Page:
VATICAN CITY (CNS) — Wearing Native American beads and feathers, Hawaiian leis, classic Filipino shirts, or German dirndls, Catholics from around the globe gathered in St. Peter’s Square to celebrate the recognition of seven new saints.
One of the pilgrims who came to celebrate the canonization of St. Kateri Tekakawita Oct. 21 was Blessed Sacrament Father Dana Pelotte, twin brother of the late Bishop Donald E. Pelotte of Gallup, N.M., the first American Indian bishop of the United States.
“I think the canonization will have a tremendous spiritual effect on the native peoples — I really do. Being a native person has so much spiritual beauty,” and the canonization of Kateri, the first indigenous saint of North America, will strengthen that, said the priest, whose father was of Abenaki descent.
Attending a reception sponsored by the U.S. Embassy to the Holy See in the Vatican Museums’ garden Oct. 19, Father Pelotte was constantly approached by American Indian pilgrims who told him of their love for his brother and how pleased he would be by the canonization. “I know he’s here in spirit with us today,” Father Pelotte told each one of them.
Archbishop Charles J. Chaput of Philadelphia, a member of the Prairie Band Potawatomi Tribe, told Catholic News Service that he and his fellow Native American Catholics have been praying for St. Kateri’s canonization for a very long time.
The saint was born to an Algonquin Christian mother and a Mohawk father, who died when she was young. She resisted strong pressure from the Mohawks to abandon her faith, so she could be considered a model for those facing religious persecution, the archbishop said.
St. Kateri, who died in 1680 at the age of 24, also is a model for the new evangelization, Archbishop Chaput said. “She was a young, vibrant member of her community, but she was different from the rest of them because of her unique personal relationship with Jesus Christ, which is what sanctity is generally about — it’s about taking Christ seriously in a personal way, in a way that goes beyond where most of us go.”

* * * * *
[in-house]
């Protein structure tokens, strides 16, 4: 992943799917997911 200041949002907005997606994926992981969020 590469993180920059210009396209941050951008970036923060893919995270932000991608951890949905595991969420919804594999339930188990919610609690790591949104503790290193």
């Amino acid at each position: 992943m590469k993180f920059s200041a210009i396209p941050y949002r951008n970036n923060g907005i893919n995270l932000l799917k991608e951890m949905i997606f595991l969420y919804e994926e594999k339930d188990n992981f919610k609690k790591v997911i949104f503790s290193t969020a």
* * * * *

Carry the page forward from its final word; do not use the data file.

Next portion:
Clarence “Boogie” Kahilihwa and Gloria Marks were two of nine patient-residents who came to the canonization from Kalaupapa, Hawaii, where the new St. Marianne Cope ministered among people with Hansen’s disease, which is commonly called leprosy.
Kahilihwa said St. Marianne left as her legacy “how she felt toward humanity,” and that her message is “never underestimate” the value of person, no matter what their sickness is; “and don’t be afraid to challenge the unchallenged and down low.”
“I could have gone out a long time ago, but I chose to stay” to help care for older members of the community, he said.
Kahilihwa also said part of St. Marianne’s legacy is the affirmation that there is no such thing as “a leper,” because leprosy “is a disease, not a person.”
Marks, like Kahilihwa, came to Rome in 2009 for the canonization of St. Damien de Veuster of Molokai, who founded the Kalaupapa community and who later was among those cared for by St. Marianne.
“I’m really proud because (there are) two of them from the same county, the smallest county in Hawaii,” she said. “Those two put Hawaii on the map. So it’s very, very important to us.”
U.S. citizens and residents also turned out in large numbers for the canonization of St. Pedro Calungsod, a Philippine teenager and catechist who was martyred in 1672 in Guam, which is a territory of the United States.
At a thanksgiving Mass Oct. 22 at the Altar of the Chair in St. Peter’s Basilica, Archbishop Anthony Sablan Apuron of Agana, Guam, called St. Pedro a wonderful model for Catholic youth. “May it never be said that we who had the privilege of witnessing the canonization of San Pedro did not make it heaven!” he told the pilgrims, who included many young people.
The archbishop, who concelebrated the Mass with retired Cardinal Ricardo Vidal of Cebu, Philippines, composed a song in honor of St. Pedro 12 years ago on the occasion of the youth’s beatification. Archbishop Apuron sang it during the homily, demonstrating that he, too, saw the martyred saint as a model.
“San Pedro proclaimed his faith using human means to attract the Chamorros (native people of Guam) through the use of visual aids, putting the doctrines and teachings to music so as to enable the natives to learn the doctrines of the church more easily,” Archbishop Apuron said.
Discalced Augustinian Father Alex Remolino, a Philippine priest working in Rome, said that in addition to being a model for youth, “St. Pedro is a patron saint of our emigrants.”
St. Pedro left the Philippines to work with the Jesuits in Guam, and he carried his faith with him, just as many Philippine emigrants do today when they go abroad to study or work, he said.
“Faith is part of our DNA,” Father Remolino said. “Wherever we go, we bring the Gospel. It’s not just part of our culture, but part of our character.”
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Contributing to this story were Carol Glatz and Francis X. Rocca.